1.  There’s an excellent article titled, “5 Ways to Improve Your Relationship with God“,  and one suggestion is to “Abide and Meditate”.  This means finding some time for silence each day. Set a time in your schedule–while you have your morning coffee, just before you go to sleep, or sometime in between–that you turn off your devices, pick up the word of God and really read it and ponder it. Maybe a verse, maybe a chapter, maybe a book. Meditate on what you’ve read and really internalize the meaning.

2.  One of my favorite authors is Thomas Keating, OCSO, a Franciscan priest who truly           gave us all a gift when he was shared how Centering Prayer can allow us to enter a           more intimate, and deep, relationship with God through Centering Prayer.  As he said:       “As we move from conversation to communion with God’s human and divine nature,         Christ, we experience the divine intimacy. ” (You can read more about this form of             prayer at Centering Prayer).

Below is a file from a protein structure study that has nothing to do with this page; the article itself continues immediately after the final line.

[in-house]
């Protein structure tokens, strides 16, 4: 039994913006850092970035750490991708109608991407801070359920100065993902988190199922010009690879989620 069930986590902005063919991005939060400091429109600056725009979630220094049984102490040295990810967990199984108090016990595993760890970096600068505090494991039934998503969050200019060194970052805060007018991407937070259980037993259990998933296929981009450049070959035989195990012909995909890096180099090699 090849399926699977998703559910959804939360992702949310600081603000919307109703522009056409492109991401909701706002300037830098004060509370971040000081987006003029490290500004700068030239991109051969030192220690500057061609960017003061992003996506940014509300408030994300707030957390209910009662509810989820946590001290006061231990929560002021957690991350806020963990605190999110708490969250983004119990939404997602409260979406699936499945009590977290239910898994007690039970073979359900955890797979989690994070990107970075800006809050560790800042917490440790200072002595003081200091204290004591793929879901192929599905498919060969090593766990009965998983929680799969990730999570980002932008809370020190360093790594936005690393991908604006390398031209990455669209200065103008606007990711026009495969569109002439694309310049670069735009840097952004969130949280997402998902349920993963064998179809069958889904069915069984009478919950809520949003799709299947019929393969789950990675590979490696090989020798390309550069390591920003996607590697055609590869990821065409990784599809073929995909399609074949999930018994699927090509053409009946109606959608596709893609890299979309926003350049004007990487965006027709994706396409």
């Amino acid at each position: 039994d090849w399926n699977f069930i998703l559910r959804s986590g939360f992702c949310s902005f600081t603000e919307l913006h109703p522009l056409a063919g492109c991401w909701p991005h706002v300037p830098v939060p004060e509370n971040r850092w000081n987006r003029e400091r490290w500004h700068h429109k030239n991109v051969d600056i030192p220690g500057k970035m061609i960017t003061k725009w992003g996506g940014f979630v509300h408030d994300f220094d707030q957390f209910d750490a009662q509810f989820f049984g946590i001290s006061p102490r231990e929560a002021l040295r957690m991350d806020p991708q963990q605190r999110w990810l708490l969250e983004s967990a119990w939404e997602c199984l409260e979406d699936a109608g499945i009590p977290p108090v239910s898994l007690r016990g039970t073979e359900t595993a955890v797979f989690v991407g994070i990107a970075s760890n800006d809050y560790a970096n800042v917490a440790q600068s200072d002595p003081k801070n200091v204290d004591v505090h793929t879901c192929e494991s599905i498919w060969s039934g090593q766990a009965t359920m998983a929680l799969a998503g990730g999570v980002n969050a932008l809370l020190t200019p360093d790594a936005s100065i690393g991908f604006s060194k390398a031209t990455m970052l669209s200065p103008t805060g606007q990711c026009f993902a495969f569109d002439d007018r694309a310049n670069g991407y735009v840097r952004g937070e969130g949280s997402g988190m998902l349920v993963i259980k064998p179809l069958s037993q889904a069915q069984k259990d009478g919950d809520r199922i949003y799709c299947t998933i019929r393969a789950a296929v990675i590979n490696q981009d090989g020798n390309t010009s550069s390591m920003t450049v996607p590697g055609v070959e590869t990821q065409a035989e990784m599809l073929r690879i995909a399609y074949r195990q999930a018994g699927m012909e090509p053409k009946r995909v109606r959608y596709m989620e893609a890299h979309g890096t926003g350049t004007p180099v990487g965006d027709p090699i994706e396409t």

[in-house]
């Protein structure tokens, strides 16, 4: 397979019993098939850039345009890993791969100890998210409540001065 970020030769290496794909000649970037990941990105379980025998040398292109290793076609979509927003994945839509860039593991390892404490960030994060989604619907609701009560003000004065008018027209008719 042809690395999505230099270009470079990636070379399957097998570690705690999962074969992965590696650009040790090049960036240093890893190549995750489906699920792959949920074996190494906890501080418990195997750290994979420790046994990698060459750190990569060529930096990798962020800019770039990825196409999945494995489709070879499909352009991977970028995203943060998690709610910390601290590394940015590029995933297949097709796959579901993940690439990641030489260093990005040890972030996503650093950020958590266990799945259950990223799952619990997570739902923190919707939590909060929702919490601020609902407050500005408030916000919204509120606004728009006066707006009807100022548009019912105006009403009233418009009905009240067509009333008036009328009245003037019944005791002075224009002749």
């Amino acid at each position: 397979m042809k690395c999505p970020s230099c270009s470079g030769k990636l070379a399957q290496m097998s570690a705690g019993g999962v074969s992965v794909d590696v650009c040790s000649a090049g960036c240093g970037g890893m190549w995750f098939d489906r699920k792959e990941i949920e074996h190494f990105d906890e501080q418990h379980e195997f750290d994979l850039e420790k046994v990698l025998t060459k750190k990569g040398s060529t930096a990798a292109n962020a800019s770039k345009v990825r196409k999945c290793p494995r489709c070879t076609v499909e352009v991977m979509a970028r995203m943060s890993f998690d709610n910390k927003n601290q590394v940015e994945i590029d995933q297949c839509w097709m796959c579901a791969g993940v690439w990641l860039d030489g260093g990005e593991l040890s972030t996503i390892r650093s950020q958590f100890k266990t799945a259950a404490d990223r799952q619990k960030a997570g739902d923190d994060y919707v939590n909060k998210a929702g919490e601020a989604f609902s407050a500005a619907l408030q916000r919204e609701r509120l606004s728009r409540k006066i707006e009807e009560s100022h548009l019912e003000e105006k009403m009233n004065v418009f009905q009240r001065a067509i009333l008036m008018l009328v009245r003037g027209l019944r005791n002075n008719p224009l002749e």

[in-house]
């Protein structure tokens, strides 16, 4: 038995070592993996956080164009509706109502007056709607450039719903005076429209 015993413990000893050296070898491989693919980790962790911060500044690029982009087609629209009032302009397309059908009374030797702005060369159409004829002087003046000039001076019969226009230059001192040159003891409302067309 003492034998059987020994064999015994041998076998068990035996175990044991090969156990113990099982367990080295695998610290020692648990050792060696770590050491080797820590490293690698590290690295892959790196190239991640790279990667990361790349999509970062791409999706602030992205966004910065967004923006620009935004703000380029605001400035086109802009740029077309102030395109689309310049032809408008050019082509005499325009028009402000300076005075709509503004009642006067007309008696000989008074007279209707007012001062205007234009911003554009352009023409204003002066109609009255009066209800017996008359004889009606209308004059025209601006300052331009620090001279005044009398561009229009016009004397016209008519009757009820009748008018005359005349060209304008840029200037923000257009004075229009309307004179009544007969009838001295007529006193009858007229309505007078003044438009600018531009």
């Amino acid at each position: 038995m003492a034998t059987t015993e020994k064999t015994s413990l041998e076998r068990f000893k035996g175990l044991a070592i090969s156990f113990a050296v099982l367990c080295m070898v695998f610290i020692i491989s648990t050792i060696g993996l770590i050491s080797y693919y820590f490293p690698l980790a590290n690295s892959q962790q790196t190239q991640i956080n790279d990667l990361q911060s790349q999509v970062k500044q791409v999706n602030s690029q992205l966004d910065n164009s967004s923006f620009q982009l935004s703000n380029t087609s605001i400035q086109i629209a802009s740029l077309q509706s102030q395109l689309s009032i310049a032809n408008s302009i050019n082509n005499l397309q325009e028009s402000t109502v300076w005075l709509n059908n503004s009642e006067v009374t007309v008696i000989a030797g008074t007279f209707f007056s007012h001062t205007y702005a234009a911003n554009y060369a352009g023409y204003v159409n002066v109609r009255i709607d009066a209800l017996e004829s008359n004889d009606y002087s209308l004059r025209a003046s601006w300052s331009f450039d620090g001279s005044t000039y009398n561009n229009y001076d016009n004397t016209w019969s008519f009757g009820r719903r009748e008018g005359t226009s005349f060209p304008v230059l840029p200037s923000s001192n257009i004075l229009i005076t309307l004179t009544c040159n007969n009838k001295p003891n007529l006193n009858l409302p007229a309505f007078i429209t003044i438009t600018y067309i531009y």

3.  The closeness so evident that God hears us before we even turn to Him or know                  what we need:  “Before they call I will answer; while they are yet speaking I will                  hear” (Isaiah 65:24).

So now I believe some are asking, what does faith have to do with my psychological functioning?  I’m going to take a risk here and say, it has everything to do with our functioning in life emotionally.  When I presented a workshop last year the intersection between the two was clear, it allows us to be whole people.

Spirit and Psych Intersection